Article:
Catholic students need two new schools built and two old schools modernized each year to keep pace with enrolment, Edmonton’s Catholic school board chairman says.
“We’re hopeful that those needs will fall on understanding ears,” board chairman Terry Harris said Tuesday.
His comments came the same day a former Alberta education minister called on the province to put a moratorium on all new Catholic school construction.
New attendance and demographic data prompted the Edmonton Catholic board to re-order its school construction request list Tuesday, pushing a new Catholic K-9 school in Keswick and a new K-6 school in Lewis Farms up the list.
Parents in southeast Edmonton may be disappointed a K-6 school planned for the Meadows has been nudged to priority No. 6 from its previous top spot.
During the past year, the number of students attending Catholic schools who live in Keswick and Lewis Farms has jumped, said Boris Radyo, assistant superintendent of educational planning.
St. John XXIII, the closest Catholic school to Keswick, is at 98 per cent capacity, and expected to hit 113 per cent by 2022, even if the district adds eight portable classrooms, Radyo said.
Likewise, Bishop David Motiuk, the closest Catholic school to Lewis Farms, is projected to hit 121 per cent capacity by 2022.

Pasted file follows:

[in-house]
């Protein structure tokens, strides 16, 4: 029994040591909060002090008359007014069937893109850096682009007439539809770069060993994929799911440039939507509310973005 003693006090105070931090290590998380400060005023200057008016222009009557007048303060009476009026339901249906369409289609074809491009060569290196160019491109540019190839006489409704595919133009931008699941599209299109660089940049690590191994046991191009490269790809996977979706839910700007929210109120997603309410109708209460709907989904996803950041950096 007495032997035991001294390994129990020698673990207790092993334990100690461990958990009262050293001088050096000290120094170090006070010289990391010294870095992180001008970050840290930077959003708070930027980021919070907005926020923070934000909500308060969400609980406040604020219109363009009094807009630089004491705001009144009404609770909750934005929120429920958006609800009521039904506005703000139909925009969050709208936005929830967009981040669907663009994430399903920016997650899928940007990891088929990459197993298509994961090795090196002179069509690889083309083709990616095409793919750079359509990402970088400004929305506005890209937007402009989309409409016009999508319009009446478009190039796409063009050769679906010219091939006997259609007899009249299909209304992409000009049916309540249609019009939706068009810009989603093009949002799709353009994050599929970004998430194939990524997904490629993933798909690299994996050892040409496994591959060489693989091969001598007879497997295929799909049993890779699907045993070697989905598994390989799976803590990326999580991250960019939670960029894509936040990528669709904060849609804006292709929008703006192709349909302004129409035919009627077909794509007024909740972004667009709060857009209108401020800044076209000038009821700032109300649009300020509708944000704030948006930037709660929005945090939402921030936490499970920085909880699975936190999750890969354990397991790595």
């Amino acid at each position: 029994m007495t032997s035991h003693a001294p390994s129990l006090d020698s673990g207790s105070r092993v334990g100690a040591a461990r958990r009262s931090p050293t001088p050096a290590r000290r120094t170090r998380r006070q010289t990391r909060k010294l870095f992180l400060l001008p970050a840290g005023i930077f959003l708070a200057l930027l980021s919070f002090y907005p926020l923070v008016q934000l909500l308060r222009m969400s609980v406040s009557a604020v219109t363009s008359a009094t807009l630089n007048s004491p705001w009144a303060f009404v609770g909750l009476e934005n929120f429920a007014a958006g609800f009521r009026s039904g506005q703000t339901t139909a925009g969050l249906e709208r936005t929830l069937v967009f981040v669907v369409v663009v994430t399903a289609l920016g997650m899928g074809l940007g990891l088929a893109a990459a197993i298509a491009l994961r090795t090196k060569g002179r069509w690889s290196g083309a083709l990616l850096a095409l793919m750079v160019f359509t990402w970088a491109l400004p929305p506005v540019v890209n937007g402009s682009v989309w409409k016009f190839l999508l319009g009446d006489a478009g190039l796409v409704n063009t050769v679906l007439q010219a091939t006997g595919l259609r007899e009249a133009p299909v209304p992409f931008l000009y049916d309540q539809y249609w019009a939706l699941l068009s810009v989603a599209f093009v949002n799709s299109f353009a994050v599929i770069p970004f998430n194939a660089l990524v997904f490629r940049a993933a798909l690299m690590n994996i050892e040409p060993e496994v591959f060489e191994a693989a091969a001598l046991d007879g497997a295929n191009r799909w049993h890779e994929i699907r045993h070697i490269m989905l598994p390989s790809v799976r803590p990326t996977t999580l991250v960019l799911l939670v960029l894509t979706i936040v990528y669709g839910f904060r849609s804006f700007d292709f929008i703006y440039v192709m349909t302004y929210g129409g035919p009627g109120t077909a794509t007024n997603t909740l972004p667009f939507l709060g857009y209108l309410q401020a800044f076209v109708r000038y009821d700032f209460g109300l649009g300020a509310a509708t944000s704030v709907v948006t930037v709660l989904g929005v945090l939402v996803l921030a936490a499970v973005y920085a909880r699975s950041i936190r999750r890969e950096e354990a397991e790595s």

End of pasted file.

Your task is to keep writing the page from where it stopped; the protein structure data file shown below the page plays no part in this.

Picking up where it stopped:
Former education minister David King, who runs a campaign to amalgamate the public and Catholic school systems, said Tuesday the province should stop funding Catholic school construction.
“It is time for a thoughtful conversation, involving every interested Albertan, about why we duplicate administration and services, and operate under-utilized schools, to preserve a denominational privilege that is out of keeping with current human rights practices and may no longer be relevant,” King wrote.
The government won’t consider such a moratorium, said Education Minister David Eggen’s press secretary, Linsday Harvey.
“Minister Eggen and Premier Notley …read more
Source:: Edmonton Journal